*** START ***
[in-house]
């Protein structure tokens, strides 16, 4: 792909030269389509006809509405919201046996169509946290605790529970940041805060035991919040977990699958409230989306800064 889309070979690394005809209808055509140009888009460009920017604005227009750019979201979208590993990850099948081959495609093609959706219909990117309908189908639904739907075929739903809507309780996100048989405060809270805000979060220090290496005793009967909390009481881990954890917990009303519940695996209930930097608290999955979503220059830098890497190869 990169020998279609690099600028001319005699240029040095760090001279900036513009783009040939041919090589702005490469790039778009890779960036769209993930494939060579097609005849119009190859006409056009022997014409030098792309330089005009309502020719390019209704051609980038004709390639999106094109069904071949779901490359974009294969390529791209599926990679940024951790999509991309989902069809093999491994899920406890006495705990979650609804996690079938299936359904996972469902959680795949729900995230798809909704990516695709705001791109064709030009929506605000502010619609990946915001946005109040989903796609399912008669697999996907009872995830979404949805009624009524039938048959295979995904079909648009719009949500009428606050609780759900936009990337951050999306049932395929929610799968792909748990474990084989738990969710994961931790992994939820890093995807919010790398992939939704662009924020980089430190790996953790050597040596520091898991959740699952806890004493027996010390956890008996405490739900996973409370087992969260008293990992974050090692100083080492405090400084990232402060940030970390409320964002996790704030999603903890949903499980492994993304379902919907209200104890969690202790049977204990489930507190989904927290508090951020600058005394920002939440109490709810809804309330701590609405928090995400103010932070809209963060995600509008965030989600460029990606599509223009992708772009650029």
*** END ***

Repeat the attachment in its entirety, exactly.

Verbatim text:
[in-house]
């Protein structure tokens, strides 16, 4: 792909030269389509006809509405919201046996169509946290605790529970940041805060035991919040977990699958409230989306800064 889309070979690394005809209808055509140009888009460009920017604005227009750019979201979208590993990850099948081959495609093609959706219909990117309908189908639904739907075929739903809507309780996100048989405060809270805000979060220090290496005793009967909390009481881990954890917990009303519940695996209930930097608290999955979503220059830098890497190869 990169020998279609690099600028001319005699240029040095760090001279900036513009783009040939041919090589702005490469790039778009890779960036769209993930494939060579097609005849119009190859006409056009022997014409030098792309330089005009309502020719390019209704051609980038004709390639999106094109069904071949779901490359974009294969390529791209599926990679940024951790999509991309989902069809093999491994899920406890006495705990979650609804996690079938299936359904996972469902959680795949729900995230798809909704990516695709705001791109064709030009929506605000502010619609990946915001946005109040989903796609399912008669697999996907009872995830979404949805009624009524039938048959295979995904079909648009719009949500009428606050609780759900936009990337951050999306049932395929929610799968792909748990474990084989738990969710994961931790992994939820890093995807919010790398992939939704662009924020980089430190790996953790050597040596520091898991959740699952806890004493027996010390956890008996405490739900996973409370087992969260008293990992974050090692100083080492405090400084990232402060940030970390409320964002996790704030999603903890949903499980492994993304379902919907209200104890969690202790049977204990489930507190989904927290508090951020600058005394920002939440109490709810809804309330701590609405928090995400103010932070809209963060995600509008965030989600460029990606599509223009992708772009650029």